Wow. Thanks for the mention in the article. Here's something I thought of after I hit Submit the last time.
The launch has two phases. In the balloon ascent phase you are mostly worried about spin and wind buffeting the conjoined craft. In the launch phase I gather that you want the rocket plane to point up to gain additional altitude. That's smart, because you won't get any lift from those small wings until the craft is back down to ~10km. Anyway, there's a pretty lightweight solution to this: Mount an R/C servo in the beam.
If you shorten the back lines so the beam is almost horizontal, then the wings and body present less surface area to the wind. You would even get some lift from the wings if you put a streamer tail on the beam to point everything into the wind. Once you get above the jet stream, then unwind the rear lines to lower the beam into launch position for the rocket plane.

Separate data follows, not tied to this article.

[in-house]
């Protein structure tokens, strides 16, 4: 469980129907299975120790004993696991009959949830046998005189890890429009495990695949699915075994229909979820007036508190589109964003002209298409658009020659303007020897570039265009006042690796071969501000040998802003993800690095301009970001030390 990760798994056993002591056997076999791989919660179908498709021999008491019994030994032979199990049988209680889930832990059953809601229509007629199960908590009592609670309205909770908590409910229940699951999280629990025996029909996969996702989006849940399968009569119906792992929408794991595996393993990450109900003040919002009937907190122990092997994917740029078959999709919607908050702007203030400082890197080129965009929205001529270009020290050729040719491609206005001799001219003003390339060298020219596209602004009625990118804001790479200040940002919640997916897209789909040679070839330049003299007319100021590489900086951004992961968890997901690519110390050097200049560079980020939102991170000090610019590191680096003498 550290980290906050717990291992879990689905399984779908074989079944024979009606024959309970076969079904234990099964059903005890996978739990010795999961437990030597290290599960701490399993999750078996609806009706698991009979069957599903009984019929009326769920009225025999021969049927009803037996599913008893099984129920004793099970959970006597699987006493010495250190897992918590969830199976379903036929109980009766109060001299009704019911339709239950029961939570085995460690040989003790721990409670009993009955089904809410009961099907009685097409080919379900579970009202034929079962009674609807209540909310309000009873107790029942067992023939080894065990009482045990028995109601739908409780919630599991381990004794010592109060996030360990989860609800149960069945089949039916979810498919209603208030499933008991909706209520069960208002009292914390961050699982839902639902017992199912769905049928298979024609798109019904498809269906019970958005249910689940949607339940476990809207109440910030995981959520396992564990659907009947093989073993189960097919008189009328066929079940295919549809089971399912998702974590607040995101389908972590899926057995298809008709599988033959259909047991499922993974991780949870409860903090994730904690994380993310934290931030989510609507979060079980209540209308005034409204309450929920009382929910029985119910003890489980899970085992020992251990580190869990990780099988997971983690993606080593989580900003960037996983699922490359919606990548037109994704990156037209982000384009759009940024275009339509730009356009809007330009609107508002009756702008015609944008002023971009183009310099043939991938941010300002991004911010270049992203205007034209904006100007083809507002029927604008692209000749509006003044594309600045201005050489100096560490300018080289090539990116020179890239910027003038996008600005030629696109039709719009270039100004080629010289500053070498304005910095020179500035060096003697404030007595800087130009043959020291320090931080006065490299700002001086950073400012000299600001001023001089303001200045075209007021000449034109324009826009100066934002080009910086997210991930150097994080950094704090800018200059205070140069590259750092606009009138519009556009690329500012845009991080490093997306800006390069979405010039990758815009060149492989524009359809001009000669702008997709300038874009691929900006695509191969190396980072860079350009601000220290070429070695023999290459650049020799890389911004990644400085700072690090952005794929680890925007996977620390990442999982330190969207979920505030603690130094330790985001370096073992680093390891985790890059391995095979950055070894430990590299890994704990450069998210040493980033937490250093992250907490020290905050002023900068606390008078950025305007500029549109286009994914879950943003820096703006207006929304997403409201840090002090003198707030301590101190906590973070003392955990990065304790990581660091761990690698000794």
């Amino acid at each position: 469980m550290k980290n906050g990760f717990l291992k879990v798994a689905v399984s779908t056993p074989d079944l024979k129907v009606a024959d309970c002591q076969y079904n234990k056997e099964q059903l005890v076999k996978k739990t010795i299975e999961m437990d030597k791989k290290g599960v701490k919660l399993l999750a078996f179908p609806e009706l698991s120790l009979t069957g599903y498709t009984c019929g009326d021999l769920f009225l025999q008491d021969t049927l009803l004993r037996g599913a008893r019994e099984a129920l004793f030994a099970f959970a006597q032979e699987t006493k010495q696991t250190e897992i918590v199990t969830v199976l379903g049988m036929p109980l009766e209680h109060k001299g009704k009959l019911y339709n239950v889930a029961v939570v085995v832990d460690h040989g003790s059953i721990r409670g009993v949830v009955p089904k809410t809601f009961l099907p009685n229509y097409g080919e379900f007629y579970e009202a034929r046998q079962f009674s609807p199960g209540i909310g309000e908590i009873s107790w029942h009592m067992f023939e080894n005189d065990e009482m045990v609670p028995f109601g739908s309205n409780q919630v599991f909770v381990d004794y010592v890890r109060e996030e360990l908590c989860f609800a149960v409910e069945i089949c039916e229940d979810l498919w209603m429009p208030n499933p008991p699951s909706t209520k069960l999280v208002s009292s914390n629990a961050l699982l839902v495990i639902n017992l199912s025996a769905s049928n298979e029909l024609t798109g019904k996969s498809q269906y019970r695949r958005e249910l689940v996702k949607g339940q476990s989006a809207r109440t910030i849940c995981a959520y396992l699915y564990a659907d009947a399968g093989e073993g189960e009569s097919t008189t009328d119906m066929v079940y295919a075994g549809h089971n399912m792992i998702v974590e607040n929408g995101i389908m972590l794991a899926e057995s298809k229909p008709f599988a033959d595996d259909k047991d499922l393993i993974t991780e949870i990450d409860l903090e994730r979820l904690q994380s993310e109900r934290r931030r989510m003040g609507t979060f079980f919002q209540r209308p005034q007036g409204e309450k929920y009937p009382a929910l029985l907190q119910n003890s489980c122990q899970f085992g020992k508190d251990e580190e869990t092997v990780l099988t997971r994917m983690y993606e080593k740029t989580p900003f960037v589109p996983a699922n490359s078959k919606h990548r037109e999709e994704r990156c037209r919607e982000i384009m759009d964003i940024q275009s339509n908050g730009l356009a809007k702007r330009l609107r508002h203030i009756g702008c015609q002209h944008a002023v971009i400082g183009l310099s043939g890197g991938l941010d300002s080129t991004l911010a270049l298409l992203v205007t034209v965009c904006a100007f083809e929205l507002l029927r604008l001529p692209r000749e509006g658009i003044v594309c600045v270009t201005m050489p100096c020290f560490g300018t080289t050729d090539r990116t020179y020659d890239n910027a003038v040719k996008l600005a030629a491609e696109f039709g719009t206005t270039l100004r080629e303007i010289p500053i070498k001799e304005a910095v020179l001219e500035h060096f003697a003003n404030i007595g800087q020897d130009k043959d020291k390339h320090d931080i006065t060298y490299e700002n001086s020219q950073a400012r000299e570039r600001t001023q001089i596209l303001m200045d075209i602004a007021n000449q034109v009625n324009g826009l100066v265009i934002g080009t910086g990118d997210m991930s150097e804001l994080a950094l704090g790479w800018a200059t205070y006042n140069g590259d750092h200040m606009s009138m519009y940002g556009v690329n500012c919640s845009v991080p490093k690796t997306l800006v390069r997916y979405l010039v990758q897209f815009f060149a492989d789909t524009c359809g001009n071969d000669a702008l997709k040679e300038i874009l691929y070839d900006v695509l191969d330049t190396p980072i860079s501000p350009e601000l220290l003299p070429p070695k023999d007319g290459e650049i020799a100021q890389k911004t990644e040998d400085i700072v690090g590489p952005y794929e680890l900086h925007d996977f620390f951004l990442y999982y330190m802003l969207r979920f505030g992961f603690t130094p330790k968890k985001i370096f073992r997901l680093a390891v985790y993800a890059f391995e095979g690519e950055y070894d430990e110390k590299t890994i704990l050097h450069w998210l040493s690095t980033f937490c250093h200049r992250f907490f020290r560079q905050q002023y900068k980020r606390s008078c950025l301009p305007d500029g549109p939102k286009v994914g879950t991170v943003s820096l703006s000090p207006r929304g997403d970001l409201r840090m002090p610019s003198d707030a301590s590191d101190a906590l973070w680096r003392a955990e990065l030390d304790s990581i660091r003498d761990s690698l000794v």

This can be accomplished many ways. Most of them are fairly simple and foolproof. A straight timer solution would only take a few 556 chips. One to generate the PWM signals (10/90 for ascent, 90/10 for launch) to the servo. Another to trigger the first one into switchover after ~45 minutes.
Servos are also easy to modify for continuous winding if you need more than 270 degrees of rotation to get into position. Then just tie a bead to the end of the line and have it drop off the pulley so it doesn't wind back up.
Also, my aviation experience is limited, but, as far as it goes, ice buildup is a problem when flying through thunderheads (rain or snow clouds). If you are launching on a clear day, then any ice would sublimate as fast as it lands. Private planes fly all day long in clear skies without wing heaters.